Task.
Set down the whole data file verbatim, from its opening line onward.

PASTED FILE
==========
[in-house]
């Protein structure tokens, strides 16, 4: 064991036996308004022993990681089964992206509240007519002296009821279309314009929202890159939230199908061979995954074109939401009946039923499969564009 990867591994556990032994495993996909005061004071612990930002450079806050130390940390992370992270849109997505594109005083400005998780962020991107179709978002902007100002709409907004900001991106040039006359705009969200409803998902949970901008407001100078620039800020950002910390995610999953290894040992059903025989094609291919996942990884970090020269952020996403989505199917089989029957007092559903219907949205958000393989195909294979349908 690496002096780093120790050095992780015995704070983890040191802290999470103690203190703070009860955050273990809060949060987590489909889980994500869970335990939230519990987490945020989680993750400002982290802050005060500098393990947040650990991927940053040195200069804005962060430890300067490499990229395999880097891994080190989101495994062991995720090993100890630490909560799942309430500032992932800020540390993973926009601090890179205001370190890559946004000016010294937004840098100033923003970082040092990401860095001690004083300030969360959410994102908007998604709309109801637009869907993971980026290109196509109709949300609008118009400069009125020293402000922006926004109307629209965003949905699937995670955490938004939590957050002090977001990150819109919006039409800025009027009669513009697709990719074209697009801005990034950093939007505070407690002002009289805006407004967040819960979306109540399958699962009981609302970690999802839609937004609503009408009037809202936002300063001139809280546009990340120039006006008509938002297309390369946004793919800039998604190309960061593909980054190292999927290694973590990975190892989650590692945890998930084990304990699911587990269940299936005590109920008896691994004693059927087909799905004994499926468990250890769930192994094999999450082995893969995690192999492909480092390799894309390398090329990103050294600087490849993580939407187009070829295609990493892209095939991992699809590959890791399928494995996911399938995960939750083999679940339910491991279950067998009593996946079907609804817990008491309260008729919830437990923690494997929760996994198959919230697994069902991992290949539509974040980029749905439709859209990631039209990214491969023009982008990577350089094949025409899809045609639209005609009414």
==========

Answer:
[in-house]
């Protein structure tokens, strides 16, 4: 064991036996308004022993990681089964992206509240007519002296009821279309314009929202890159939230199908061979995954074109939401009946039923499969564009 990867591994556990032994495993996909005061004071612990930002450079806050130390940390992370992270849109997505594109005083400005998780962020991107179709978002902007100002709409907004900001991106040039006359705009969200409803998902949970901008407001100078620039800020950002910390995610999953290894040992059903025989094609291919996942990884970090020269952020996403989505199917089989029957007092559903219907949205958000393989195909294979349908 690496002096780093120790050095992780015995704070983890040191802290999470103690203190703070009860955050273990809060949060987590489909889980994500869970335990939230519990987490945020989680993750400002982290802050005060500098393990947040650990991927940053040195200069804005962060430890300067490499990229395999880097891994080190989101495994062991995720090993100890630490909560799942309430500032992932800020540390993973926009601090890179205001370190890559946004000016010294937004840098100033923003970082040092990401860095001690004083300030969360959410994102908007998604709309109801637009869907993971980026290109196509109709949300609008118009400069009125020293402000922006926004109307629209965003949905699937995670955490938004939590957050002090977001990150819109919006039409800025009027009669513009697709990719074209697009801005990034950093939007505070407690002002009289805006407004967040819960979306109540399958699962009981609302970690999802839609937004609503009408009037809202936002300063001139809280546009990340120039006006008509938002297309390369946004793919800039998604190309960061593909980054190292999927290694973590990975190892989650590692945890998930084990304990699911587990269940299936005590109920008896691994004693059927087909799905004994499926468990250890769930192994094999999450082995893969995690192999492909480092390799894309390398090329990103050294600087490849993580939407187009070829295609990493892209095939991992699809590959890791399928494995996911399938995960939750083999679940339910491991279950067998009593996946079907609804817990008491309260008729919830437990923690494997929760996994198959919230697994069902991992290949539509974040980029749905439709859209990631039209990214491969023009982008990577350089094949025409899809045609639209005609009414």